Dell A940 All-In-One Inkjet Printer
(27 Epinions reviews)
Epinions Product Rating:
Bloatware and Mail-Order Inks
Mar 20, 2007 (Updated Mar 20, 2007)
Review by Guy Techie
Rated a Very Helpful Review
User Rating: Very Good
Ease of Use:
Pros:Inexpensive initial investment, fast, good printouts for office use
Cons:Ugly photos, mail-order inks, buggy bloatware drivers (can't share very well)
The Bottom Line: If everything else sounds good to you but the ink issue, get the Dell's twin (Lexmark X5150) instead.
One of our departments has a Dell A940 AIO printer. I can only guess that AIO means "all-in-one", as this is a color scanner, printer, and copier. The USB is the only method of connection and it has no faxing capability.
Recommend this product?
The Dell A940 AIO is the twin brother of the Lexmark X5150. It's pretty much a rebranded Lexmark. The ink cartridges are the same, except Dell has a different top (notches). In fact, you modify the Lexmark cartridges; they will fit and print on the Dell machine. However, there are some problems with this method (described later).
It cost us $140 for the printer itself, and looks like a good value for a multi-function unit. However, if you value the ease of administration (custom installation, easy troubleshooting, etc) and you are the techie for said organization; you best steer away from "cheap" and go for "robust".
Installing the A940 for single use is easy enough. Plug in the USB cable from the printer to the PC and insert the CD and just install everything it asks you to. However, when trying to share the printer, I found that you must allow every printout on the host computer whenever someone from a different computer tries to print.
You end up with a lot of bloat software, and unfortunately, even if you are experienced and would like to install the bare minimum drivers, it will not allow you to do so. I was thinking it was the bloatware that was causing my problems, and tried to do a clean install by just pointing to the .INF file when it asks for drivers. However, all this does was install the scanner drivers.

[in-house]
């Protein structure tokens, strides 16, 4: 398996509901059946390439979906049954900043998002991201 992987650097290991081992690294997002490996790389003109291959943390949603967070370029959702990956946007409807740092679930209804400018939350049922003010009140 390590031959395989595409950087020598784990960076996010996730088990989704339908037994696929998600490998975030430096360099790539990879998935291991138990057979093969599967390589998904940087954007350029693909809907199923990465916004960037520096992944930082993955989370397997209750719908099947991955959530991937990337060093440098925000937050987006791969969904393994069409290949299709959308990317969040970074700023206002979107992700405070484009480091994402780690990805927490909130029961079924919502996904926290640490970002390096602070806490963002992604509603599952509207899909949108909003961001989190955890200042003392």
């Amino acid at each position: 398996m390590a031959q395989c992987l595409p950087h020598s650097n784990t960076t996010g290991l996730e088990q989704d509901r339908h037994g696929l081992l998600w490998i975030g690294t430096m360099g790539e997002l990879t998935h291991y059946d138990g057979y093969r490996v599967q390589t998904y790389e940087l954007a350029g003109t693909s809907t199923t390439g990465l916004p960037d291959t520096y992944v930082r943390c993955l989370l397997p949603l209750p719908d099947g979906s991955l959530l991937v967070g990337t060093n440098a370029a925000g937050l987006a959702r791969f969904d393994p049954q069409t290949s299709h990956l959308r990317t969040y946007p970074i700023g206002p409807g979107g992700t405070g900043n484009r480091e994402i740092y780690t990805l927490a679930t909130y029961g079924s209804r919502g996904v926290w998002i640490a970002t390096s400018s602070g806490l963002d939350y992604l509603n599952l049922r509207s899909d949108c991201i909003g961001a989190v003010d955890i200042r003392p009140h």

There is no way to install the printer portion of it unless you run the SETUP.EXE file, which installs the rest of the bloat. And what is worse - there are no new drivers to address this issue. Even now (March 2007), the drivers are in version 1.0 from Dell's website (and is currently dated 2003).
Thus far, we have not found a way around the problem where the user at the host computer must always allow every printout to go through when someone else tries to print from another computer (printer share).
The performance of the A940 is respectable. It does not make you wait for long for black and white print outs, and color (though longer) is bearable. In text printing, I was able to calculate 5.5 pages per minute, which is not bad for a budget ink-jet all-in-one. Color photo (full page) was calculated at around 2 pages per minute, which is still pretty good.
However, I can't help but think the only reason why it was relatively quick with photos is that it rushed the print job to sacrifice quality. There is a lot of banding in both black/gray and color gradients. The darkest colors come out a smidge brighter on paper. The overall print quality is pretty good for basic office use, but photos on plain paper looks pretty bland and does not "pop". Web pages with mixed photos, graphics and text look very good, however. This has been true of all Lexmark inks.